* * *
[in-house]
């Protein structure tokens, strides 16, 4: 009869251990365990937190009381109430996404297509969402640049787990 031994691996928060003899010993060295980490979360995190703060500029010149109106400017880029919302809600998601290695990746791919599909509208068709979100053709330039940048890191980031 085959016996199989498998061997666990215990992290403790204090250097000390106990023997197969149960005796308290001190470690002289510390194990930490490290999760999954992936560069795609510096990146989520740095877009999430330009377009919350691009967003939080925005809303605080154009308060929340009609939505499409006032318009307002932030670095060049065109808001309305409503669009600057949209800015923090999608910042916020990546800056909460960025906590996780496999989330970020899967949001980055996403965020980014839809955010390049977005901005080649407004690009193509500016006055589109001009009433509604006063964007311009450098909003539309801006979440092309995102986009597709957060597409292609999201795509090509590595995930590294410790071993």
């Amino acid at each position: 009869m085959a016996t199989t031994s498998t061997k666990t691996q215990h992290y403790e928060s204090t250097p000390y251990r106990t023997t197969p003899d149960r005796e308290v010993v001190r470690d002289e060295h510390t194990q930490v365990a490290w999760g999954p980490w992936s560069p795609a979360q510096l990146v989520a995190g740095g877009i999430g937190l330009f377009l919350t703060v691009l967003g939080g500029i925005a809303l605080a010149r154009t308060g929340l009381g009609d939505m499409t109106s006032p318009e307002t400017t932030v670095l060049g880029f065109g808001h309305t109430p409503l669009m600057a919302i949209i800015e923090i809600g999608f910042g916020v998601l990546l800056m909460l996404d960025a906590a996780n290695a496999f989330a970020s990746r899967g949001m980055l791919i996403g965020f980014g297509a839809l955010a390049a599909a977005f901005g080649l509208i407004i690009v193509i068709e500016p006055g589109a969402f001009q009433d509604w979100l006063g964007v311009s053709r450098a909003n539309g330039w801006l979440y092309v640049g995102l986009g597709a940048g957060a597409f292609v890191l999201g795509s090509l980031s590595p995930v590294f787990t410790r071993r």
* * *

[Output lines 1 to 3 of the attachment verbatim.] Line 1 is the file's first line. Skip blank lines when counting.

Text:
[in-house]
């Protein structure tokens, strides 16, 4: 009869251990365990937190009381109430996404297509969402640049787990 031994691996928060003899010993060295980490979360995190703060500029010149109106400017880029919302809600998601290695990746791919599909509208068709979100053709330039940048890191980031 085959016996199989498998061997666990215990992290403790204090250097000390106990023997197969149960005796308290001190470690002289510390194990930490490290999760999954992936560069795609510096990146989520740095877009999430330009377009919350691009967003939080925005809303605080154009308060929340009609939505499409006032318009307002932030670095060049065109808001309305409503669009600057949209800015923090999608910042916020990546800056909460960025906590996780496999989330970020899967949001980055996403965020980014839809955010390049977005901005080649407004690009193509500016006055589109001009009433509604006063964007311009450098909003539309801006979440092309995102986009597709957060597409292609999201795509090509590595995930590294410790071993």
């Amino acid at each position: 009869m085959a016996t199989t031994s498998t061997k666990t691996q215990h992290y403790e928060s204090t250097p000390y251990r106990t023997t197969p003899d149960r005796e308290v010993v001190r470690d002289e060295h510390t194990q930490v365990a490290w999760g999954p980490w992936s560069p795609a979360q510096l990146v989520a995190g740095g877009i999430g937190l330009f377009l919350t703060v691009l967003g939080g500029i925005a809303l605080a010149r154009t308060g929340l009381g009609d939505m499409t109106s006032p318009e307002t400017t932030v670095l060049g880029f065109g808001h309305t109430p409503l669009m600057a919302i949209i800015e923090i809600g999608f910042g916020v998601l990546l800056m909460l996404d960025a906590a996780n290695a496999f989330a970020s990746r899967g949001m980055l791919i996403g965020f980014g297509a839809l955010a390049a599909a977005f901005g080649l509208i407004i690009v193509i068709e500016p006055g589109a969402f001009q009433d509604w979100l006063g964007v311009s053709r450098a909003n539309g330039w801006l979440y092309v640049g995102l986009g597709a940048g957060a597409f292609v890191l999201g795509s090509l980031s590595p995930v590294f787990t410790r071993r």